The next day, we all loaded up into the van and hit the road north to the coast in search of fields of flowers. It was a bit early in the season for tulips, but the hyacinths were really putting on a show. And how convenient that we ran across some fields with a windmill nearby. My daughter did her signature tourist move, the jump.





We ended up at a lovely restaurant in a cute little town along the North Sea. The decor was unique. Here are the daughter and my friend's son touching the butt of the ceramic statue on our table. Cautionary statuary if you make a habit of gobbling up the bread and cheese?


No visit to the beach would be complete without a cartwheel. 



Then on the way back to the van, the teen just had to duck into a local shop for some frites. This is my favourite pic from the trip. It was taken by chance before the smiley pic as a gull just happened to fly above her head as if it was considering a swoop down to snag a fry, but reconsidered at the last minute.



Friday, May 13, 2016

A Trail of Snails

When we got some much needed rain earlier in the week, the procession of snails across the back patio was quite entertaining. Lots of different sizes and shell colours to see. 






Then a few decided to take a break from the wet weather



while others just extended their trip up the side of the house and onto the french doors. I counted at least seven in the french door pic below. What about you?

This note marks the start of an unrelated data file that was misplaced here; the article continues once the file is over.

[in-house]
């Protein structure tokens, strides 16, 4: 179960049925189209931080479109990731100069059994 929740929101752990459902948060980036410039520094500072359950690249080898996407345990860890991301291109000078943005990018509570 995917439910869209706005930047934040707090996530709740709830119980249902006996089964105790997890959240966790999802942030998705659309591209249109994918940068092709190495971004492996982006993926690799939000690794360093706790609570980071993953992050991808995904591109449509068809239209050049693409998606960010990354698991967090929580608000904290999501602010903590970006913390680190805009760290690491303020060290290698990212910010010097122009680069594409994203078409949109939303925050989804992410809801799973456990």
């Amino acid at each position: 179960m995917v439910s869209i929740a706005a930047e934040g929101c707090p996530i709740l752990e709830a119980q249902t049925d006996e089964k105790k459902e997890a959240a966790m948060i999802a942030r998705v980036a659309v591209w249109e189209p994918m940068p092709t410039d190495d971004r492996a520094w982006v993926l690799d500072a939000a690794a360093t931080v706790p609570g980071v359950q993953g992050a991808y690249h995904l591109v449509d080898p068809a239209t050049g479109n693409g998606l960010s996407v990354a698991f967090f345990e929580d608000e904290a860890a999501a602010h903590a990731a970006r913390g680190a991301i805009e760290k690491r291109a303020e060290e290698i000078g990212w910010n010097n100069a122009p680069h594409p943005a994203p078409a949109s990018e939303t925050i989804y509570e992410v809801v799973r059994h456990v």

Tuesday, May 10, 2016

Invasion

After almost two weeks with only a few sprinkles that had me wondering if it was just some stray bird tinkle, we finally got some gentle rain today. And then it became a veritable snail convention on the back patio. I've seen them before, moreso at night. Oh sure, stepped on a few in the dark when I take Ollie out for his nightly potty breaks before I realised I need to watch where I'm going. By the time you hear that telltale crunch, the poor little thing has bitten the dust patio stone.

Here are some of my favourite pics taken with my handy dandy camera phone this afternoon. Most were on the ground, but I counted at least seven that had slimed their way onto the french doors/door frames found all across the first floor of the entire back of our house.










Tuesday, May 3, 2016

Here's Your Sign, UK version

If you're from the South, the southern states of the US, then you're probably familiar with this comedian. Bill Engvall is originally from the Lone Star State of Texas like me <insert piercing whistles, obnoxious yelling and maybe a hell, yeah! here>, so he leans towards some redneck humour. Folks in the south get it, whether you're raised in a double wide along a dirt road or in a McMansion on the golf course. It's our heritage.

I like Engvall because he focuses on the humour in everyday situations. A big part of his early monologues were spent telling anecdotes like you see in the clip below. Here's your sign... the you're an idiot sign for asking a question that makes no sense based upon the context of the conversation. 



I just discovered the UK version of this, an actual sign/warning tag on my hair straightener that immediately reminded me of Bill Engvall. The middle temp setting heats up to 315° F and the brush rotates. To keep the user from possibly getting singed fingers, it has a guard on the outside. So you'd think the following was completely unnecessary.



I'm still trying to figure out what might possess a person to think that attempting to use this hairstyling tool on your eyelashes is a good idea. That's the only explanation I can conjure up as to why you'd have the straightener anywhere near your eye. Or that it might actually work. Obviously the Brits have their own version of redneck southerners lurking amongst the population.